Riaz Haq said...

#Trump slump? Signs of drop in international #tourism to U.S. of #America

The U.S. Travel Association said recently the Trump administration’s immigration policies are hurting tourism.

The nonprofit industry organization said in a statement that there are “mounting signs” of “a broad chilling effect on demand for international travel to the United States.”

Tourism is an enormous sector of the U.S. economy, generating $2.1 trillion in economic output and supporting 15.1 million jobs, with international visitors a key component, according to data from the U.S. Travel Association.

“Security is a top priority for the U.S. travel community, but it’s critical to balance both sides of the ledger: make clear who is not welcome, but also who remains welcome,” Dow said.

A Jan. 30 op-ed piece in the Toronto Star newspaper encouraged Canadians to “boycott vacations to the U.S.” until Trump is no longer president.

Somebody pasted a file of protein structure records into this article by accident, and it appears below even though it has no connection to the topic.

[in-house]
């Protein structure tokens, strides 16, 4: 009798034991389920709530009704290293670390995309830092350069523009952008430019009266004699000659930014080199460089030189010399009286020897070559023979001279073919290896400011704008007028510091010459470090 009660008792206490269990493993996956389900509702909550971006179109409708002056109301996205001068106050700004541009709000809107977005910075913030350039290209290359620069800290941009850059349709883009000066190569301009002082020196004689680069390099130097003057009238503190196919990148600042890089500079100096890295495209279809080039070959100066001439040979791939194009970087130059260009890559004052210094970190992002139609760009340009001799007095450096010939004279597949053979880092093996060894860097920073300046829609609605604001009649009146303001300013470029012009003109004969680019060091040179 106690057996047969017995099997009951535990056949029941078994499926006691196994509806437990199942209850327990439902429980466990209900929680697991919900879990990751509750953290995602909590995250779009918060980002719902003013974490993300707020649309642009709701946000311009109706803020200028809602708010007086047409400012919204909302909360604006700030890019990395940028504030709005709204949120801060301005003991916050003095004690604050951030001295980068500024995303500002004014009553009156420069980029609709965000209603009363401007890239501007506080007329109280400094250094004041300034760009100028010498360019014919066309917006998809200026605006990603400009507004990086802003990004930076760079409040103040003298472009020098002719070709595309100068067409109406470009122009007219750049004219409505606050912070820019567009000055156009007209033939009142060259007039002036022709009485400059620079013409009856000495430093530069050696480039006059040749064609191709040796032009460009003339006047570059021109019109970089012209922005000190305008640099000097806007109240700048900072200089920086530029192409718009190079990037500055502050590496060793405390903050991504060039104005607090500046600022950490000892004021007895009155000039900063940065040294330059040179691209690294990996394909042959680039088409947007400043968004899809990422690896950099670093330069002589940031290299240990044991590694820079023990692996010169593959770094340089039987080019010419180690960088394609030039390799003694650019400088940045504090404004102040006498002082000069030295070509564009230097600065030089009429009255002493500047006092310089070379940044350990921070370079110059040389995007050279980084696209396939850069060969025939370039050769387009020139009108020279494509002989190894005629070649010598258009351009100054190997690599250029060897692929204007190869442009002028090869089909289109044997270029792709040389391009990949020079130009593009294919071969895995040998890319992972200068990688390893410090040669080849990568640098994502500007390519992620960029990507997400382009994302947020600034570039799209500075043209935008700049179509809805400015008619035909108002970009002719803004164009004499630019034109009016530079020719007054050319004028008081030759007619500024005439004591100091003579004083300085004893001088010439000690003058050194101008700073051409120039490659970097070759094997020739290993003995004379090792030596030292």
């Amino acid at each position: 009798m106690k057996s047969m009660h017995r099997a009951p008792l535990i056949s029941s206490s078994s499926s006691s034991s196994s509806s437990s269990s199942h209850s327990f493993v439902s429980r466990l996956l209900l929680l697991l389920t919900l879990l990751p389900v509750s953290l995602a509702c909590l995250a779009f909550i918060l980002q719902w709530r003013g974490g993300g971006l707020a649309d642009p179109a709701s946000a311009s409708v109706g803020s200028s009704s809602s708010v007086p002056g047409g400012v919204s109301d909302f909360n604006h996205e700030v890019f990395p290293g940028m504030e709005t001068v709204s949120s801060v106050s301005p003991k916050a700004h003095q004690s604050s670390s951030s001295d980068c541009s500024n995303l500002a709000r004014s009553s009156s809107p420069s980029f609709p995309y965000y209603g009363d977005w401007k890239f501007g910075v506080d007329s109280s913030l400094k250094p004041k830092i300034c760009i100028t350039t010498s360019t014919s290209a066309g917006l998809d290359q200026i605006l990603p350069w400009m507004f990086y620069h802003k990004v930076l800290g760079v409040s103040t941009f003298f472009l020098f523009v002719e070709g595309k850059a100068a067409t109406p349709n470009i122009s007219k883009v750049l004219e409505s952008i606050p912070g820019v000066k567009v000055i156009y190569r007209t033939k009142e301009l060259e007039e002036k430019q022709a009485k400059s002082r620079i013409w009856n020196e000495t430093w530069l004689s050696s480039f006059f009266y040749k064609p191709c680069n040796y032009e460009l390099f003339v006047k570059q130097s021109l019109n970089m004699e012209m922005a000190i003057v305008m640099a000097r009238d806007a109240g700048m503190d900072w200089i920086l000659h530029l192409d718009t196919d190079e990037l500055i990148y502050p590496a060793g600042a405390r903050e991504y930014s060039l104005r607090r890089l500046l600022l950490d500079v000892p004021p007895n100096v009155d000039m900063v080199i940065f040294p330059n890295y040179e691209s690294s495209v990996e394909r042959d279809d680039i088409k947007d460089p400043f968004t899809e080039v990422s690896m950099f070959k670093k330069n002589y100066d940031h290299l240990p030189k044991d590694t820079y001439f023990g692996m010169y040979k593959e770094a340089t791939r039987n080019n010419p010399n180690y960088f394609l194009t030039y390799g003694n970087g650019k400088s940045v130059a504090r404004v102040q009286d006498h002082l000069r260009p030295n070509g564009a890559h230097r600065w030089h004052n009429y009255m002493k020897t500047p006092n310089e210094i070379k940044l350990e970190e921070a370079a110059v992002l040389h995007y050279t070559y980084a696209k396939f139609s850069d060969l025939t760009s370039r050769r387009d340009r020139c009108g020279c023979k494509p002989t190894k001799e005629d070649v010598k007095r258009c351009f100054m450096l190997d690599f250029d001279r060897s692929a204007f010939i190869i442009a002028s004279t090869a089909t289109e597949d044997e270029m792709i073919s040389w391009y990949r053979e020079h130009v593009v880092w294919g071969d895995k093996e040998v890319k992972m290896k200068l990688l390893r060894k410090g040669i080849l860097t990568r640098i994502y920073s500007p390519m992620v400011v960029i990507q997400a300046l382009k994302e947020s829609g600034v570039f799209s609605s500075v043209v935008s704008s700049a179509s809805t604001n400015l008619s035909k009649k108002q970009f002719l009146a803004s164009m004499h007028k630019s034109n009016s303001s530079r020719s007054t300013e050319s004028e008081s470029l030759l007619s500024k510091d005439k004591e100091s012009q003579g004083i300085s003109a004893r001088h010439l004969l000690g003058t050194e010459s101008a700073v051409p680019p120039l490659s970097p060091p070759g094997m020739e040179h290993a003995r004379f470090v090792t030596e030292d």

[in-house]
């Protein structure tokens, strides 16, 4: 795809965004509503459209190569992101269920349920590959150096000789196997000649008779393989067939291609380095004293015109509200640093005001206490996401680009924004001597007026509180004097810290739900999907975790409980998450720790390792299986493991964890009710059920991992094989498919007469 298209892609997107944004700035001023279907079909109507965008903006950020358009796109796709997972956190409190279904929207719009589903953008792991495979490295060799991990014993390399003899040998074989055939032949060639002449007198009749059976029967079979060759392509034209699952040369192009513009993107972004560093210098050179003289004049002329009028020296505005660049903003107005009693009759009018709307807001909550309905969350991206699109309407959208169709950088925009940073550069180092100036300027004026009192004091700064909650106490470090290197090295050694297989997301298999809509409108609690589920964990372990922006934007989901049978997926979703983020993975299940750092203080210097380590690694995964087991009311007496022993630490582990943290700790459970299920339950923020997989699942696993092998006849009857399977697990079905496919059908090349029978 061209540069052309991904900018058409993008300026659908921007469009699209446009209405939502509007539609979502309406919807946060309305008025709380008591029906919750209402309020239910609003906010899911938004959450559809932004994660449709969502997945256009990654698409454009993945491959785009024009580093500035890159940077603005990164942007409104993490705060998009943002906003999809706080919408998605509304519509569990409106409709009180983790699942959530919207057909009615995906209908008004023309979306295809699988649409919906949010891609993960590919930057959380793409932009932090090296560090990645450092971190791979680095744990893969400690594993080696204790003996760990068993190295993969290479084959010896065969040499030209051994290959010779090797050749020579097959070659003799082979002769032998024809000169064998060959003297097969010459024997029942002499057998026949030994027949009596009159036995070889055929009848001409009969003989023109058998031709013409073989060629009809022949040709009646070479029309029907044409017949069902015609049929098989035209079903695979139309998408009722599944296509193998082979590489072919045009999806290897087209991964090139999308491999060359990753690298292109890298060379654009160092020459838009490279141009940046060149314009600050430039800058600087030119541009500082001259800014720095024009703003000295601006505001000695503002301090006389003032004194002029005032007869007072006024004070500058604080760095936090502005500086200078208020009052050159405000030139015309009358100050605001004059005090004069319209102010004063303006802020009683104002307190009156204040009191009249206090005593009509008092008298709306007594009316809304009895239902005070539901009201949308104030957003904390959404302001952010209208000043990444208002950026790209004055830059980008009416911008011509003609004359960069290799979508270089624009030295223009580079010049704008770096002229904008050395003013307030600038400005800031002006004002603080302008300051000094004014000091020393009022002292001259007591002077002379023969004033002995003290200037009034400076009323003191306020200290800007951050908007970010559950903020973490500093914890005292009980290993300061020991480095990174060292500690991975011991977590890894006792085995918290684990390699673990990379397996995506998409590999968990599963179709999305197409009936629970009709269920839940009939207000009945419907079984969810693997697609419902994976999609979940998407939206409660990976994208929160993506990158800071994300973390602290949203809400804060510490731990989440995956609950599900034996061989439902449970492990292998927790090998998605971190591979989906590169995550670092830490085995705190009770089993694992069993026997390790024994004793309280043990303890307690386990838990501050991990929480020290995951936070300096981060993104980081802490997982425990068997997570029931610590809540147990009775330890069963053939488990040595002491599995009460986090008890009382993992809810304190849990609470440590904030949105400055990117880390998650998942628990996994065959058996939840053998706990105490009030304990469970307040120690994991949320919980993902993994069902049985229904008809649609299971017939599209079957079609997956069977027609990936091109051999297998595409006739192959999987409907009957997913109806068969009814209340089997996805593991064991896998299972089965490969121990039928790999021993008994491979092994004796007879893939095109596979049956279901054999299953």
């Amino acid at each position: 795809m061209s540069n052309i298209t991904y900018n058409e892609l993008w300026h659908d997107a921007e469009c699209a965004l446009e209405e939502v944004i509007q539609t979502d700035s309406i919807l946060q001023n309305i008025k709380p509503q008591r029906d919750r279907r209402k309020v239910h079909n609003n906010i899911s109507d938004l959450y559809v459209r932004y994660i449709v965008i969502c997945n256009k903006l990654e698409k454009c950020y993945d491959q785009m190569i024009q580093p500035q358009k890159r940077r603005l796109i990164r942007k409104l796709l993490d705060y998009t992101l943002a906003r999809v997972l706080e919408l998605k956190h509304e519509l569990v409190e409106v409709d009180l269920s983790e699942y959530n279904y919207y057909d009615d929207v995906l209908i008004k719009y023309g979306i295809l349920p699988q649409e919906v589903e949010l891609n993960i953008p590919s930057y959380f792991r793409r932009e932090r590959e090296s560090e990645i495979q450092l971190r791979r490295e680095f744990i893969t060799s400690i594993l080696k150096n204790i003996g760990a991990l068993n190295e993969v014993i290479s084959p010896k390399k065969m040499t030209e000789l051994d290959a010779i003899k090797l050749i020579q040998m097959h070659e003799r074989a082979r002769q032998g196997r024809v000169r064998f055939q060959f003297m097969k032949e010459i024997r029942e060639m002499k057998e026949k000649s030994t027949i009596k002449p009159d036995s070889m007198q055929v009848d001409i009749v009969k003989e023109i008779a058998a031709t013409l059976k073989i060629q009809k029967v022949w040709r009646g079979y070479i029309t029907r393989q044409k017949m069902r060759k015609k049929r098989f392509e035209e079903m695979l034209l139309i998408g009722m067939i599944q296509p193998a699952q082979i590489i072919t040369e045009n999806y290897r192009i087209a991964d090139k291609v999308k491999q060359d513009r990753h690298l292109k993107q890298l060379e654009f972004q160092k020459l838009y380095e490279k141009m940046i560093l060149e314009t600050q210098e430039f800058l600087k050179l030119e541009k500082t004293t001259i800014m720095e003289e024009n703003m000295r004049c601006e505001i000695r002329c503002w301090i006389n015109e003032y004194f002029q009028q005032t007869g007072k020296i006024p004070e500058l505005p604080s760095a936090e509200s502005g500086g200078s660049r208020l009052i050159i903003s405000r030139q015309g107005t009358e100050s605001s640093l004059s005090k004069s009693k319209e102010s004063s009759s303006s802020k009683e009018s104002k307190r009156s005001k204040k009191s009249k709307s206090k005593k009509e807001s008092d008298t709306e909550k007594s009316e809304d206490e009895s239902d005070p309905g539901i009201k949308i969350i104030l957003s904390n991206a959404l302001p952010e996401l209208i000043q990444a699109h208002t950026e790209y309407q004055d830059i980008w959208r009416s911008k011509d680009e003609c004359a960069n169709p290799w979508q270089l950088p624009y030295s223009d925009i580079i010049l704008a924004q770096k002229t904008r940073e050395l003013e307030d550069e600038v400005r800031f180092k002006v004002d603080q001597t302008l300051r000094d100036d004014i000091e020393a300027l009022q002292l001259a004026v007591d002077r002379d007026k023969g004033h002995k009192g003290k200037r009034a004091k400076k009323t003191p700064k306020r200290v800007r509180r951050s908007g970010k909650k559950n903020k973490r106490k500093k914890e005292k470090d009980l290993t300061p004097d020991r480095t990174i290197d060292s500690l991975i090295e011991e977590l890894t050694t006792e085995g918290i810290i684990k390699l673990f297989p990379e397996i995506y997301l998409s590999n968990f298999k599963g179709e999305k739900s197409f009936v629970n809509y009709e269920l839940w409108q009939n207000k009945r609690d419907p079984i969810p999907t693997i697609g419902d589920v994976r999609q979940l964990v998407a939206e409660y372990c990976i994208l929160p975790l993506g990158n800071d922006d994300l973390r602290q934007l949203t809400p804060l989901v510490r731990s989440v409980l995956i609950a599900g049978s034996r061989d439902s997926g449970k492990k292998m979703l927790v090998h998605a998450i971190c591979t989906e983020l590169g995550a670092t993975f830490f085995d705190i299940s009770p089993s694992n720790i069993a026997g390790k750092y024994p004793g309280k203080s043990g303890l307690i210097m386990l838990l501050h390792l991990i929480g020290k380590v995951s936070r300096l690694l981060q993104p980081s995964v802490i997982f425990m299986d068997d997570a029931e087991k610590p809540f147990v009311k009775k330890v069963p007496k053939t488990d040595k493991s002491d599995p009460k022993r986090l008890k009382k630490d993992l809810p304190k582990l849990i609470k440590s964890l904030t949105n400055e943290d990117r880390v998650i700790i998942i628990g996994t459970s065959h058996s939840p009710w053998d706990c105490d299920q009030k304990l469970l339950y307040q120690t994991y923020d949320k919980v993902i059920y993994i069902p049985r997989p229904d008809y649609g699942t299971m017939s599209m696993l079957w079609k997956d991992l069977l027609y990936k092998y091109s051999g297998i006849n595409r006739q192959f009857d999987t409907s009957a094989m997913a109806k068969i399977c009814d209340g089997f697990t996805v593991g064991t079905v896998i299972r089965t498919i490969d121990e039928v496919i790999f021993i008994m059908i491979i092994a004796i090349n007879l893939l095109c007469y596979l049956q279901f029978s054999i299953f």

NYC & Company is launching a new campaign called “New York City – Welcoming the World” to try to counteract the expected downturn. The agency said in a press release that the campaign is intended to reassure international travelers who may feel deterred about traveling to the U.S. that they are welcome in New York.

Riaz Haq said...

#Foreign #students continue to turn away from #US #universities. #Trump https://qz.com/1267351 via @qz

Last year wasn’t a fluke. The US has lost its appeal to international students.

The US issued visas to less than 400,000 international students in fiscal year 2017. That’s a 17% decline from 2016, and a 40% drop from 2015.

The decline in student visas issued makes it seem like there’s a dramatic decline in international students in the US. That’s a bit misleading. A US policy change in 2014 allowed Chinese nationals to renew student visas once every five years instead of every year. The result has been fewer annual applications from Chinese students, who make up about a third of the foreign-student population in the US.